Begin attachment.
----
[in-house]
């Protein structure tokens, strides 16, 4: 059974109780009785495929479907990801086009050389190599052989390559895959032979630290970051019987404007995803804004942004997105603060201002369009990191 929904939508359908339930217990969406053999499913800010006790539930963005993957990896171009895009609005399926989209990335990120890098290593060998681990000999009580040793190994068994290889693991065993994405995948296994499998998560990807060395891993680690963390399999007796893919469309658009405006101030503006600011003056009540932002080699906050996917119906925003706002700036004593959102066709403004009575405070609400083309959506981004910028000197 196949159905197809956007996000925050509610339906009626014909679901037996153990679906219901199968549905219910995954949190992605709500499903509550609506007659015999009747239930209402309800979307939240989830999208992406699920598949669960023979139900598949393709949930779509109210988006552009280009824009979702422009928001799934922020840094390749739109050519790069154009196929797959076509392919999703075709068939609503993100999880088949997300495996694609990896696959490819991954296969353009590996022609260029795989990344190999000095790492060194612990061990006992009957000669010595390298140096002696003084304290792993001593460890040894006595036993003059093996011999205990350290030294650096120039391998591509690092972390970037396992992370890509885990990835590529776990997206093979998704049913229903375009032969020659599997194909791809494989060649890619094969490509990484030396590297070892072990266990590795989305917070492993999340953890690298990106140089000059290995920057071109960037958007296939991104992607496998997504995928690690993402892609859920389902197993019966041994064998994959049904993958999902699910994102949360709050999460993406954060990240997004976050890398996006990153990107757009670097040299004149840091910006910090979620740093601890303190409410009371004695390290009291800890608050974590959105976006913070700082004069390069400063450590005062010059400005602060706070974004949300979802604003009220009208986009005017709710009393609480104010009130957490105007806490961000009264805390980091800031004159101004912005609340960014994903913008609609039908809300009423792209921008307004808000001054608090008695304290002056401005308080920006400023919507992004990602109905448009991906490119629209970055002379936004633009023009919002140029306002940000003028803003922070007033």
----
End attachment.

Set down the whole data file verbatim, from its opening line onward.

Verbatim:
[in-house]
């Protein structure tokens, strides 16, 4: 059974109780009785495929479907990801086009050389190599052989390559895959032979630290970051019987404007995803804004942004997105603060201002369009990191 929904939508359908339930217990969406053999499913800010006790539930963005993957990896171009895009609005399926989209990335990120890098290593060998681990000999009580040793190994068994290889693991065993994405995948296994499998998560990807060395891993680690963390399999007796893919469309658009405006101030503006600011003056009540932002080699906050996917119906925003706002700036004593959102066709403004009575405070609400083309959506981004910028000197 196949159905197809956007996000925050509610339906009626014909679901037996153990679906219901199968549905219910995954949190992605709500499903509550609506007659015999009747239930209402309800979307939240989830999208992406699920598949669960023979139900598949393709949930779509109210988006552009280009824009979702422009928001799934922020840094390749739109050519790069154009196929797959076509392919999703075709068939609503993100999880088949997300495996694609990896696959490819991954296969353009590996022609260029795989990344190999000095790492060194612990061990006992009957000669010595390298140096002696003084304290792993001593460890040894006595036993003059093996011999205990350290030294650096120039391998591509690092972390970037396992992370890509885990990835590529776990997206093979998704049913229903375009032969020659599997194909791809494989060649890619094969490509990484030396590297070892072990266990590795989305917070492993999340953890690298990106140089000059290995920057071109960037958007296939991104992607496998997504995928690690993402892609859920389902197993019966041994064998994959049904993958999902699910994102949360709050999460993406954060990240997004976050890398996006990153990107757009670097040299004149840091910006910090979620740093601890303190409410009371004695390290009291800890608050974590959105976006913070700082004069390069400063450590005062010059400005602060706070974004949300979802604003009220009208986009005017709710009393609480104010009130957490105007806490961000009264805390980091800031004159101004912005609340960014994903913008609609039908809300009423792209921008307004808000001054608090008695304290002056401005308080920006400023919507992004990602109905448009991906490119629209970055002379936004633009023009919002140029306002940000003028803003922070007033």